How to solve a linear PDEs with trigonometric function as coefficients

Is a general method for solving a system of linear partial differential equation with trigonometric function as coefficients exist ?

For example something like that: $q$ is the unknown function, $2 \pi$ periodic, from $\mathfrak{R}^2\times [0,T]$ to $\mathfrak{C}$ and $A$, $B$, $C$ function of $\mathfrak{R}^2$ to $\mathfrak{C}$ are the coefficient of the system. $i$ is an integer varying from $1$ to $4$. The equation look like, using Einstein summation convention: $$\partial_t q_i(y,z)= A_j(y,z)\partial_{j} q_{i}(y,z) + q_j(y,z) B_{ij}(y,z) + C_{i}(y,z)$$ $A$ is of the from: $$A_j(y,z)=a^{(1)}_j \sin(2\pi y) + a^{(2)}_j \sin(2\pi z) + a^{(3)}_j \cos(2\pi y) + a^{(4)}_j \cos(2\pi z)+a_j^{(5)}$$ with $a_{j}^{(k)}$ in $\mathfrak{C}$. Functions $B_{ij}$ and $C_{j}$ are define in the same way that $A_{j}$. The initial condition $q(y,z,t=0)$ is given.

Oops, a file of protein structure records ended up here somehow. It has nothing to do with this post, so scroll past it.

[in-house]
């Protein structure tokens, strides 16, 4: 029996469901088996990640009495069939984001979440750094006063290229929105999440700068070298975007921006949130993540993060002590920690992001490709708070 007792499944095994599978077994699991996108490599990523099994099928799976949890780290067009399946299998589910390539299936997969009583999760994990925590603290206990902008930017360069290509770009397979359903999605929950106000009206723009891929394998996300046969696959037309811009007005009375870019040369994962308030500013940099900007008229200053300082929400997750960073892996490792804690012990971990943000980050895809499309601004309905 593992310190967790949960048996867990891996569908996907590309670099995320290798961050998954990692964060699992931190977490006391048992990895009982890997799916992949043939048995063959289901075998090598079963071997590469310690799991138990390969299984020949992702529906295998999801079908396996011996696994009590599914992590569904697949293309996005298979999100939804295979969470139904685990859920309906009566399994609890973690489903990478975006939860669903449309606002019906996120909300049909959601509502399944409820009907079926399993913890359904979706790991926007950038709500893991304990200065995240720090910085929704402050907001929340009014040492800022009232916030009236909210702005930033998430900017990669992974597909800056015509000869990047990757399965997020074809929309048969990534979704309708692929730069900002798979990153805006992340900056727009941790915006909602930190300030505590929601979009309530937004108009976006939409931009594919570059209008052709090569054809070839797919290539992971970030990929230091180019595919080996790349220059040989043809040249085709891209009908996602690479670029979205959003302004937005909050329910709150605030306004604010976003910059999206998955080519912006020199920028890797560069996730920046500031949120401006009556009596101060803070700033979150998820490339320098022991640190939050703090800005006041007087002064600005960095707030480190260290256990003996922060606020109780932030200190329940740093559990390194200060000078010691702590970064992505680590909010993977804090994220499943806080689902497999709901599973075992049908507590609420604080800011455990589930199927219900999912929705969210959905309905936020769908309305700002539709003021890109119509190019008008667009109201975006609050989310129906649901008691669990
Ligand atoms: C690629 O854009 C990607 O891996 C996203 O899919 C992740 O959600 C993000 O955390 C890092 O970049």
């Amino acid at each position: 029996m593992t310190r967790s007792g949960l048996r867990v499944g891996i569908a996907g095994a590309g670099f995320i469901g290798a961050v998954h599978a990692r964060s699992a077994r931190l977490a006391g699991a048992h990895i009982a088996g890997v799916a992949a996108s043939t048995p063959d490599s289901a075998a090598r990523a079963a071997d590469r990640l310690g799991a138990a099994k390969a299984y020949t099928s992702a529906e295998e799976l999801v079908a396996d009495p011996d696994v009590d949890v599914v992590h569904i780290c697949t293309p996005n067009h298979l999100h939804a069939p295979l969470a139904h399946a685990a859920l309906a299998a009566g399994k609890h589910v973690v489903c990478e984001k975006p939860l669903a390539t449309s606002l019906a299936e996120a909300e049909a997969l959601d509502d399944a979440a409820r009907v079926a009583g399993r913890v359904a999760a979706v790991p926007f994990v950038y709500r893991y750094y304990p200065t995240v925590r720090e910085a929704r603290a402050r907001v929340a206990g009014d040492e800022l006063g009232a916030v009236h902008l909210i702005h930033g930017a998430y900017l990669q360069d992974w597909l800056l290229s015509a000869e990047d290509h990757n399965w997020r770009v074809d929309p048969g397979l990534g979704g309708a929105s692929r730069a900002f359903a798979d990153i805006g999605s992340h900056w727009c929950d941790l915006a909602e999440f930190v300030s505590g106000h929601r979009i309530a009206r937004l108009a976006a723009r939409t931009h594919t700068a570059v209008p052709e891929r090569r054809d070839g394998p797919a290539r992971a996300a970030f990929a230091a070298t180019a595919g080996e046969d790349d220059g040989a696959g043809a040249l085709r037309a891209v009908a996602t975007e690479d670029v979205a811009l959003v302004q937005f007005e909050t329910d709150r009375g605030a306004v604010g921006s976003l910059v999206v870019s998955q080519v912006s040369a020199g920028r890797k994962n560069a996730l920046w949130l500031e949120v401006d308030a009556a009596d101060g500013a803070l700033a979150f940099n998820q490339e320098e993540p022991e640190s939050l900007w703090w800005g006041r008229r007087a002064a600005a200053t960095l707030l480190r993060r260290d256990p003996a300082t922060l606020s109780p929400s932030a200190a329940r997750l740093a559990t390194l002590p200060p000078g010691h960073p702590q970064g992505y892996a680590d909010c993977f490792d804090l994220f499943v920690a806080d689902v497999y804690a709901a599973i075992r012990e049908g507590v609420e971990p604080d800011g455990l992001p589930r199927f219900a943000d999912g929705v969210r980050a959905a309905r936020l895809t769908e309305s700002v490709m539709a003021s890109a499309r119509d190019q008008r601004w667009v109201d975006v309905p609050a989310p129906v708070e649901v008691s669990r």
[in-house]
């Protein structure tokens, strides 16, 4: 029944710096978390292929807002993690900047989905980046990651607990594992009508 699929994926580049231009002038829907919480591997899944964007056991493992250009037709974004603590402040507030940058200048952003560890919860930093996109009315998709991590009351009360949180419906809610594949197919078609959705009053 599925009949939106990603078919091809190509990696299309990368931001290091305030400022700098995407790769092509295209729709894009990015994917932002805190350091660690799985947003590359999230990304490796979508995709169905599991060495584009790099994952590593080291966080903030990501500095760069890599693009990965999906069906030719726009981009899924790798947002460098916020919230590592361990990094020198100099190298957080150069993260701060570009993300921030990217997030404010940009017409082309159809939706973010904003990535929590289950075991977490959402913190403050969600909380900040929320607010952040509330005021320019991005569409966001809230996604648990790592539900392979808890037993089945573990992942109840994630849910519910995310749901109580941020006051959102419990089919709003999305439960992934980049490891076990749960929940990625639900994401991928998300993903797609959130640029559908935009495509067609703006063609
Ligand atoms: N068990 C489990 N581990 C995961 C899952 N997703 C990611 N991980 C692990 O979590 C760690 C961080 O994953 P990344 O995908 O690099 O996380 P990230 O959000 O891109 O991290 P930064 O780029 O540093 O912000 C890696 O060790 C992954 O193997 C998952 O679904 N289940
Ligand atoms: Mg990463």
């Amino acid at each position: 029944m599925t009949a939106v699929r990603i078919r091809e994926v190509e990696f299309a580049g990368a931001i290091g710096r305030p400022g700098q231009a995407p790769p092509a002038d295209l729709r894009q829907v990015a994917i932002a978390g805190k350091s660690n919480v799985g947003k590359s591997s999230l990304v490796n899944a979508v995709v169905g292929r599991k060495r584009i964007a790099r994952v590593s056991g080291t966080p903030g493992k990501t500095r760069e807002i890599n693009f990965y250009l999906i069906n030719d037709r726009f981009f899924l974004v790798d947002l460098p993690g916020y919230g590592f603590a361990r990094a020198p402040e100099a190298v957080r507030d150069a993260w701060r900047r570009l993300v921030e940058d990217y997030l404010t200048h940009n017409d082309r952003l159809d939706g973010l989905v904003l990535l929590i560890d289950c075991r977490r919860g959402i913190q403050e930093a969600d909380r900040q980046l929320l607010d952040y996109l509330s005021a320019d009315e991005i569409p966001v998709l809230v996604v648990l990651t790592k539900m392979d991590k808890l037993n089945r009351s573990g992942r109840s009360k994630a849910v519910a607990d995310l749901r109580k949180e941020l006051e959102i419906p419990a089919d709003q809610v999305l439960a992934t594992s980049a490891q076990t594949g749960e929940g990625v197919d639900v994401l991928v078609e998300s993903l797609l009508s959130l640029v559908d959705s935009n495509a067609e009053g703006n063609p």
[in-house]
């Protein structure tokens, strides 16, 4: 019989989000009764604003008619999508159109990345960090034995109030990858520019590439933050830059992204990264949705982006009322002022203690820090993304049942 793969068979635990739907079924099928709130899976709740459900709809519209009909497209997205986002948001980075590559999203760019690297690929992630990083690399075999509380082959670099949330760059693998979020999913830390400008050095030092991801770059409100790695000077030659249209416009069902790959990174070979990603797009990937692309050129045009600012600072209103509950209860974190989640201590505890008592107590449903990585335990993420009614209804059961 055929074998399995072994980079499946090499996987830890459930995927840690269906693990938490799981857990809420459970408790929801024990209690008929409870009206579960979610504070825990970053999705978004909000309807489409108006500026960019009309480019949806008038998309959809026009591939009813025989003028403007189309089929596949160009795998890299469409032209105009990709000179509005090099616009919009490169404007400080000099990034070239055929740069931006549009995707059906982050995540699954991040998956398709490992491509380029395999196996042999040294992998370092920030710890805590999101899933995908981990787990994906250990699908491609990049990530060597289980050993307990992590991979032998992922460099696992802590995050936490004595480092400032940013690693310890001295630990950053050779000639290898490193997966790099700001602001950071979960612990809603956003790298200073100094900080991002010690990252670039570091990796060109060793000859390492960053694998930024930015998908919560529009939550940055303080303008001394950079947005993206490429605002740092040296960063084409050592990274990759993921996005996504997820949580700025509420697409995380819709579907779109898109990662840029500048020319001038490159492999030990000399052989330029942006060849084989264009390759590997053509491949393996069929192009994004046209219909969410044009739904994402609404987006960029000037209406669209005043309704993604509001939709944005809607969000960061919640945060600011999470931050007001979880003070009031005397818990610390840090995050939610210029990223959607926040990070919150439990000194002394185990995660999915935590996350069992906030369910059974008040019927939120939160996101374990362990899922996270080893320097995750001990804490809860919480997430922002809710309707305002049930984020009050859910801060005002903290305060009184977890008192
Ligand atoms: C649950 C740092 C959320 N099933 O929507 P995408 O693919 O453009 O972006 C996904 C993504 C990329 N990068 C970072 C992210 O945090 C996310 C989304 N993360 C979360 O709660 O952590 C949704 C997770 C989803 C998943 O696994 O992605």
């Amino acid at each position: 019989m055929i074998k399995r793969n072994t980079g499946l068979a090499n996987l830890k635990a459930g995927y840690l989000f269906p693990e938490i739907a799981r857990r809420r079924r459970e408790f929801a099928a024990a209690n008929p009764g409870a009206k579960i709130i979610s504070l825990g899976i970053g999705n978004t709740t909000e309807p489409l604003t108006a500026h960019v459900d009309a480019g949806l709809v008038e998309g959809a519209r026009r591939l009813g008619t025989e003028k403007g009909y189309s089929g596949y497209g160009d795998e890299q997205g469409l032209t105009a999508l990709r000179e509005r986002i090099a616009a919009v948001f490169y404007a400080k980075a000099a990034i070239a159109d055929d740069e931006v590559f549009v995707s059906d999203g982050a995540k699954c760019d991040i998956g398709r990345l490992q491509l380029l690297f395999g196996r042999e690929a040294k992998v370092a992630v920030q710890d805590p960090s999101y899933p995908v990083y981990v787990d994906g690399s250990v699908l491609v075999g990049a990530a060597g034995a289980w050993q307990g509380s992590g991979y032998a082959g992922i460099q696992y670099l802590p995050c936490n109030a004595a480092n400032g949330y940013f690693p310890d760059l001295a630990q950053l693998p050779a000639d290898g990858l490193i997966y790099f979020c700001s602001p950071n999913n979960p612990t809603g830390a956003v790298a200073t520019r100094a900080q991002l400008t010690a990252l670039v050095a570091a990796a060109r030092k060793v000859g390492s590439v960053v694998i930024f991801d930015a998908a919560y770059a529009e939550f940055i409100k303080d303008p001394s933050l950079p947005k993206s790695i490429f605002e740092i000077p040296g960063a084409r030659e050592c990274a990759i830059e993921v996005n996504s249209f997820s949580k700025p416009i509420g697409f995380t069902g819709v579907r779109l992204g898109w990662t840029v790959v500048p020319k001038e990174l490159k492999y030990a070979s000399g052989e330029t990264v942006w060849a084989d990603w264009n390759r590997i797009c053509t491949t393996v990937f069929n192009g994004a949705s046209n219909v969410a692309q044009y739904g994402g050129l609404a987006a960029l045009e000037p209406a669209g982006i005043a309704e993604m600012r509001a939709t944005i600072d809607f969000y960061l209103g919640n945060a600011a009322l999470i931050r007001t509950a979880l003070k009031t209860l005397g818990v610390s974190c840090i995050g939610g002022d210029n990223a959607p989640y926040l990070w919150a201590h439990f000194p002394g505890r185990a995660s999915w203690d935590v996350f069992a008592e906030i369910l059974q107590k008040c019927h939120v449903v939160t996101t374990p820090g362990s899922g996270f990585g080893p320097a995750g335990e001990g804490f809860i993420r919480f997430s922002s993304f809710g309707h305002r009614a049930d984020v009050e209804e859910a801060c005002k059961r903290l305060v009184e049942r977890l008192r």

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Thanks for your comments. I use Einstein summation convention in the equation for the right end side. The explanation for $A_j$ was totally mest up with typographyc error. I fix it, hope it more understandable. – aberration Apr 30 '12 at 16:30
Are you prescribing initial data? Are you interested in $2\pi$ periodic solutions, or are you interested in general solutions? – Willie Wong May 1 '12 at 8:09
Yes I prescibing initial data. And I'm looking for a $2 \pi$ periodic condition. Thanks. – aberration May 1 '12 at 16:29
Have you tried taking the Fourier Transform/Fourier Series of both sides of the equation? Using the elementary properties of the Fourier transform, you should end up with an "ODE" with constant coefficients in $\ell^2$. If you are lucky it is diagonalisable. – Willie Wong May 2 '12 at 7:55
I try to take the Fourier transform in $y$, $z$ and $t$ but after this I get a functional equation. $t$ is not really a problem in fact. I see the $sin(2\pi z)$ multiplier as a modulation and I end up with some contribution in $\hat a(kz-2\pi)$. – aberration May 2 '12 at 14:23